5. Why is the Spanish K-Centre especially important for researchers working with Basque?

I believe that the K-Centre is especially important because it provides knowledge on two languages, namely Basque and Spanish, that share only a small amount of linguistic complexity and features but are very different in many other aspects. Looking at both of these two languages contrastively can lead to relevant discoveries about what aspects of the influence of the amount of exposure to a language on language learning are more universally shared (e.g., phonological and speech comprehension abilities that allow us to understand speech as it unfolds over time) and which features could be more specific to either Spanish or Basque (e.g., acquiring a proficient degree of morphosyntactic knowledge). Thanks to the expertise on corpus annotation which the IXA group leading the Spanish Knowledge Centre is supporting us with, we are able to more efficiently analyse how Spanish and Basque develop using language tools like the aforementioned ANALHITZA, thus getting a precise snapshot of how they are used in everyday settings. 

6. Are there any tools and resources that you would like to see developed in the future that either your field or the Basque language community could benefit from?

In the field of bilingual language learning there are already several useful tools that the IXA group has developed; apart from ANALHITZA, there is also Ixati,  which provides morphosyntactic analysis and phrase chunking for Basque. I do not know if it is already in the catalogue of the Knowledge Centre, but a tool that accounts for code-switching between Basque and Spanish in a single utterance and disentangles whether it is a Basque utterance with certain Spanish nouns or the other way around would be wonderful for working with corpora of natural language. Another example of a tool that would be valuable for our current research would be a syntactic parser trained on Basque and Spanish spoken language, which to my knowledge does not yet exist.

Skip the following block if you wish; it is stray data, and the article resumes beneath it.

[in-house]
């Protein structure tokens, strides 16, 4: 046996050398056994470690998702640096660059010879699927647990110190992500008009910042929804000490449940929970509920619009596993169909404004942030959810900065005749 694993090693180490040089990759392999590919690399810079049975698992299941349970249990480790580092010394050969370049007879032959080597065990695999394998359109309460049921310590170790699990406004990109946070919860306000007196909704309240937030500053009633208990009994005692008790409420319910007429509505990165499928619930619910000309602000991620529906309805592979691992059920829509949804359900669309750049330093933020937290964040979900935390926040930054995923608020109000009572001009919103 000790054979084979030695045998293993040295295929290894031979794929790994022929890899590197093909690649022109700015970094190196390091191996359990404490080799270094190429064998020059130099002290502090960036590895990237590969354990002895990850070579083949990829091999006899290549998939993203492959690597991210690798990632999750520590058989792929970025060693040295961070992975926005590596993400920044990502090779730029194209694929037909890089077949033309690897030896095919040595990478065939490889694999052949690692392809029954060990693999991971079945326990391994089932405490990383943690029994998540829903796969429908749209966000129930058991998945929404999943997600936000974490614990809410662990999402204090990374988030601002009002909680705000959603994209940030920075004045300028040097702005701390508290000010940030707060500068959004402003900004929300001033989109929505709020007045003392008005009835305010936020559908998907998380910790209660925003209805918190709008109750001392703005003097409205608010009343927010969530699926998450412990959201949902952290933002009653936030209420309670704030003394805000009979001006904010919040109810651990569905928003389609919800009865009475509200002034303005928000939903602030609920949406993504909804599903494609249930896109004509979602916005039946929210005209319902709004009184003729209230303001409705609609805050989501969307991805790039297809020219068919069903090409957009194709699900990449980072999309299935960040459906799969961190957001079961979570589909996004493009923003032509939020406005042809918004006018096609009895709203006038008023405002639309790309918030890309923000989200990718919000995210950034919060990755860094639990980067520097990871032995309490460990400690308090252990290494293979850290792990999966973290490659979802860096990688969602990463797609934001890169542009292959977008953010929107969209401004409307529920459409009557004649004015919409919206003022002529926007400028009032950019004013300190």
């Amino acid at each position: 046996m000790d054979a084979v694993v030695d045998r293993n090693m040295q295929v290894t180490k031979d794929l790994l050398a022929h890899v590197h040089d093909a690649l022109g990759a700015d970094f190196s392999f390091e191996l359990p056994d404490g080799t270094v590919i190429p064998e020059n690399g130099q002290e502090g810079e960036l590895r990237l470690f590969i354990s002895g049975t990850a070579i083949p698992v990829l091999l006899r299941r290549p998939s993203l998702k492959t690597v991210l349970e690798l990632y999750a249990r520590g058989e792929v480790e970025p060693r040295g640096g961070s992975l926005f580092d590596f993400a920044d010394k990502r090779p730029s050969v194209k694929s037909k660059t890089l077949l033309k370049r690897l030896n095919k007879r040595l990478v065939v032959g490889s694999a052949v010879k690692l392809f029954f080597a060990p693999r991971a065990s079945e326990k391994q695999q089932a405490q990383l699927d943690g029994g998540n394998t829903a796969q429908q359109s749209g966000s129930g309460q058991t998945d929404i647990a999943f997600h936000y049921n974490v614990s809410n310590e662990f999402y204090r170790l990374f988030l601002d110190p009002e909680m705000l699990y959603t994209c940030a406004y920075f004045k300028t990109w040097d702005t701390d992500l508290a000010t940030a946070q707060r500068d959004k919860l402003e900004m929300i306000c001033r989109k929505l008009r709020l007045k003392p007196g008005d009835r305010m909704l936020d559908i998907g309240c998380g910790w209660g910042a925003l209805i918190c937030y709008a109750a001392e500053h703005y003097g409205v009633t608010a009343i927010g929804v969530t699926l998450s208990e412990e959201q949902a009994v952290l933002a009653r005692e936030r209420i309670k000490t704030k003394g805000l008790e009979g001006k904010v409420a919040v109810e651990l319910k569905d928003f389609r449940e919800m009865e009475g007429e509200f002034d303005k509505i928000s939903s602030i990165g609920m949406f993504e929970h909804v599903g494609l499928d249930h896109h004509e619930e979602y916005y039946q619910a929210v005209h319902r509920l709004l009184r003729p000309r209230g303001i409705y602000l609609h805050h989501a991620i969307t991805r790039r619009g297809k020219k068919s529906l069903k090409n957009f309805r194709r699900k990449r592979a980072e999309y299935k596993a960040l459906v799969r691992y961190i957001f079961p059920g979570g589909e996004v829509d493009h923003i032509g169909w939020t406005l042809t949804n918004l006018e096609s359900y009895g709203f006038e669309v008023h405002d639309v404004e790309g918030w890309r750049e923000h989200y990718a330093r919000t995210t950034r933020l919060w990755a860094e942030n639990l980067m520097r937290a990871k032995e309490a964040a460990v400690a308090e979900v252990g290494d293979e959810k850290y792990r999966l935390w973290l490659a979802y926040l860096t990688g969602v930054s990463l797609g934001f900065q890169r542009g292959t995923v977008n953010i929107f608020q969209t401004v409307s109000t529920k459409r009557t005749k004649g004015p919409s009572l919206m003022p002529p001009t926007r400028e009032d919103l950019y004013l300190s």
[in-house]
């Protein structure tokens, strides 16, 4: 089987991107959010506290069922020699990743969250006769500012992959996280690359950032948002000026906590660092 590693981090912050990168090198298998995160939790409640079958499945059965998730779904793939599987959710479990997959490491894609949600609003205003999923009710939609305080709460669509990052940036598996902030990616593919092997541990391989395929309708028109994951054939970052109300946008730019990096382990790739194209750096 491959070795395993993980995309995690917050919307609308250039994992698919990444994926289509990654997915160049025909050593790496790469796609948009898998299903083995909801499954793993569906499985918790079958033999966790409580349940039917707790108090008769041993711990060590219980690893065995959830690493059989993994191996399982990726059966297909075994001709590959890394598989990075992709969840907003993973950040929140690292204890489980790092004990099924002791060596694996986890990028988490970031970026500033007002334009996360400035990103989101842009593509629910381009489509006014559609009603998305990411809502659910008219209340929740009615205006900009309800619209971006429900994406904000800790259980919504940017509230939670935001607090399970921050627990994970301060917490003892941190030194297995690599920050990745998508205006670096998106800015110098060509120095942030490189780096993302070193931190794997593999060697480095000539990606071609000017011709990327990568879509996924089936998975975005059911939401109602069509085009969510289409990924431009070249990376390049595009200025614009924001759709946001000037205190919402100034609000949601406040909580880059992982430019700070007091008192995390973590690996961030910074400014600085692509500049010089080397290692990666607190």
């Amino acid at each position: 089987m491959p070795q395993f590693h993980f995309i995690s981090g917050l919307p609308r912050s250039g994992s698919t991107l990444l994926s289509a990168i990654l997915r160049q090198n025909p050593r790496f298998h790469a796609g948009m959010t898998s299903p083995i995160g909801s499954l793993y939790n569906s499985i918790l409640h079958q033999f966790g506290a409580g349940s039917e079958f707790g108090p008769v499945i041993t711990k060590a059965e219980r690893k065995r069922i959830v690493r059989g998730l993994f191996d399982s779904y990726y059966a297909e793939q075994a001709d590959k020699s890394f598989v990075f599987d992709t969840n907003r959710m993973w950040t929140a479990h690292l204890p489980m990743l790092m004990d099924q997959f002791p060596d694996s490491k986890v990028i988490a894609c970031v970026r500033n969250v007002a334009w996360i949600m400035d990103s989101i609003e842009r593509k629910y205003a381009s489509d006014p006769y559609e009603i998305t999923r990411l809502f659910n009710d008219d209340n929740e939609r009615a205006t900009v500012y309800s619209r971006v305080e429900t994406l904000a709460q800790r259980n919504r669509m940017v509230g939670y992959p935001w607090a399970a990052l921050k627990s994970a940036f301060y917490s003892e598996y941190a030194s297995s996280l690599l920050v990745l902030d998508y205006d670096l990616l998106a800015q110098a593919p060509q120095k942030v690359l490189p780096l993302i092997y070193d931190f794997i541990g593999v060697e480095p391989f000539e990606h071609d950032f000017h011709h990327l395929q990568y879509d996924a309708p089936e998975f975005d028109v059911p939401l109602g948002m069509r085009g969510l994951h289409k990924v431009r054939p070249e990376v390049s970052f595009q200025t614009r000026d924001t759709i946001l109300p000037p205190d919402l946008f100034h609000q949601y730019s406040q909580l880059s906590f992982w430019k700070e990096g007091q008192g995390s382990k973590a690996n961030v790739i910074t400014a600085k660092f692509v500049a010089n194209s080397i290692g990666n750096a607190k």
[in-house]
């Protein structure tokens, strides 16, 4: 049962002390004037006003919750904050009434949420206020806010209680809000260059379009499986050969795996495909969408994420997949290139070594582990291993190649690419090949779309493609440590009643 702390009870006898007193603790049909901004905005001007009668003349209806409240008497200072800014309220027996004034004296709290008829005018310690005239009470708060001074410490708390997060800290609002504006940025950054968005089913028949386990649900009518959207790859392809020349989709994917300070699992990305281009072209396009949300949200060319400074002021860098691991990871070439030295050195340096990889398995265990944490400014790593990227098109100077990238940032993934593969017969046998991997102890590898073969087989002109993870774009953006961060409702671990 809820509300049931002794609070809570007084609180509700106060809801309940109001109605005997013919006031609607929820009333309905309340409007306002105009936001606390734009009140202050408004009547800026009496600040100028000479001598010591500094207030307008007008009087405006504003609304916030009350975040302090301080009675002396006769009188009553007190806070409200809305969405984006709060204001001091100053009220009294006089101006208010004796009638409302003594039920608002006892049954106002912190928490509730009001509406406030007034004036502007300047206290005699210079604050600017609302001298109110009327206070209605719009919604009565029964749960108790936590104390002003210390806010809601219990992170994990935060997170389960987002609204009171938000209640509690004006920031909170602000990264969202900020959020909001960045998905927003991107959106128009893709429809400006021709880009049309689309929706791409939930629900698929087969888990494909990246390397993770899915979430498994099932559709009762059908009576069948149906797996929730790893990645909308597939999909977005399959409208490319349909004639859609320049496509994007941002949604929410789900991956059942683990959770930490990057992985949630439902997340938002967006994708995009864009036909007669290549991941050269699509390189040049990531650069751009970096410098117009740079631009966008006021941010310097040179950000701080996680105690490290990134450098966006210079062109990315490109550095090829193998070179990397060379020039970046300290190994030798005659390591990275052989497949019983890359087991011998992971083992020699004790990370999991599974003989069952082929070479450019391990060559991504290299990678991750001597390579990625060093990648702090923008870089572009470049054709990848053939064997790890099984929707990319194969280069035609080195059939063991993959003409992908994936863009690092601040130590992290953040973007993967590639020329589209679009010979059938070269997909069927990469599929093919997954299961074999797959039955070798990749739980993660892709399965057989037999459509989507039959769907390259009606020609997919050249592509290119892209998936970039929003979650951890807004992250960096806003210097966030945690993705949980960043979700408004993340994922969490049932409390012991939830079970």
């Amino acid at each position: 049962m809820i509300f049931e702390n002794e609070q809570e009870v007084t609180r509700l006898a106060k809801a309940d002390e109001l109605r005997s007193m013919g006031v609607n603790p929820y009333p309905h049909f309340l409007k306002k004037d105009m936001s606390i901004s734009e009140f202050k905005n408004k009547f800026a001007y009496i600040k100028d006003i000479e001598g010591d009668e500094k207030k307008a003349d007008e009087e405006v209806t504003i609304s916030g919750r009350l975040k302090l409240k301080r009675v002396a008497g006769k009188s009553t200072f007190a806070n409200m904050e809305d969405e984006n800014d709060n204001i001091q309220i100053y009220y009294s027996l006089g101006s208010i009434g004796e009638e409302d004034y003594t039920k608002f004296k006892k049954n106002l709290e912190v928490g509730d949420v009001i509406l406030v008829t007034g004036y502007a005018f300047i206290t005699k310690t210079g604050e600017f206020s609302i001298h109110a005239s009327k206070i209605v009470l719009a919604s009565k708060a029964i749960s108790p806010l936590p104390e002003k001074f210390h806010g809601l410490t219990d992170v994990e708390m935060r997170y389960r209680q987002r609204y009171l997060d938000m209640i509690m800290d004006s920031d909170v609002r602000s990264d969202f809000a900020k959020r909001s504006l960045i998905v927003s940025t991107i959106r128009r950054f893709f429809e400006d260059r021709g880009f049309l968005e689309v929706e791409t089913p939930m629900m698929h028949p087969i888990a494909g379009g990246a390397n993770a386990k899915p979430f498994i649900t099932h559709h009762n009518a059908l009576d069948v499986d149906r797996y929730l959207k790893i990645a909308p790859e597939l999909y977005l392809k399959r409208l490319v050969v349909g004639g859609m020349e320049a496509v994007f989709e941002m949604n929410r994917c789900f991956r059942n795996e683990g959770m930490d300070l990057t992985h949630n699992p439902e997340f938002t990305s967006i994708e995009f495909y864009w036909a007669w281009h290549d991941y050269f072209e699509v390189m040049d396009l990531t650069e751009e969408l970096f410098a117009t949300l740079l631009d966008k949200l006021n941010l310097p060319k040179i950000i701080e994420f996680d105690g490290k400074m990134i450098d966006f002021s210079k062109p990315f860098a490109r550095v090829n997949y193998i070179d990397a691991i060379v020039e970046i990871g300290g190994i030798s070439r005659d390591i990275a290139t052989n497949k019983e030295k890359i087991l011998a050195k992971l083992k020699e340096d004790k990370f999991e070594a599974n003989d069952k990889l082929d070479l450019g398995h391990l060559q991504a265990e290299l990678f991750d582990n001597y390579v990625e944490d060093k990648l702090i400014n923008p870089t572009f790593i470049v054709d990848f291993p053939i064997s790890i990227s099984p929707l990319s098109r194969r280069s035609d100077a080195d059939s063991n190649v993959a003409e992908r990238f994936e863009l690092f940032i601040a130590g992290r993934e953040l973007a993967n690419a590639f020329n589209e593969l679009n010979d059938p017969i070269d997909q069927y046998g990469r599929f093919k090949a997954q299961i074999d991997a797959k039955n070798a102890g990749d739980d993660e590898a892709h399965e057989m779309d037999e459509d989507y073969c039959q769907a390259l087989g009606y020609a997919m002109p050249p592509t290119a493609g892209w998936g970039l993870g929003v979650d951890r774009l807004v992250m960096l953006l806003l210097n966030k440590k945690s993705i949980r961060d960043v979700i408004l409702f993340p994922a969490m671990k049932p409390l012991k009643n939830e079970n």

7. What is in store for your future collaboration with the Spanish CLARIN Knowledge Centre?

Since we work on longitudinal projects, there are several linguistic aspects of our emergent corpora that we cannot predict very precisely, especially given that they have not been previously assessed in the Basque-Spanish bilingual combination. For instance, it is still unclear to which extent the morphosyntactic development of children remains independent in each language and at which age children start to generalize the knowledge in one language to build increasingly complex syntactic structures in both languages. By finding the most suitable methods that can account for all the linguistic variability that takes place in speech production during language learning, we can capture the emergence of structures of increasing complexity in both languages. Therefore, we plan to reassess whether the existing tools can be improved by the Knowledge Centre to account for such variability at an even more efficient rate – I am also happy to say that thus far the Centre has always accommodated our requests.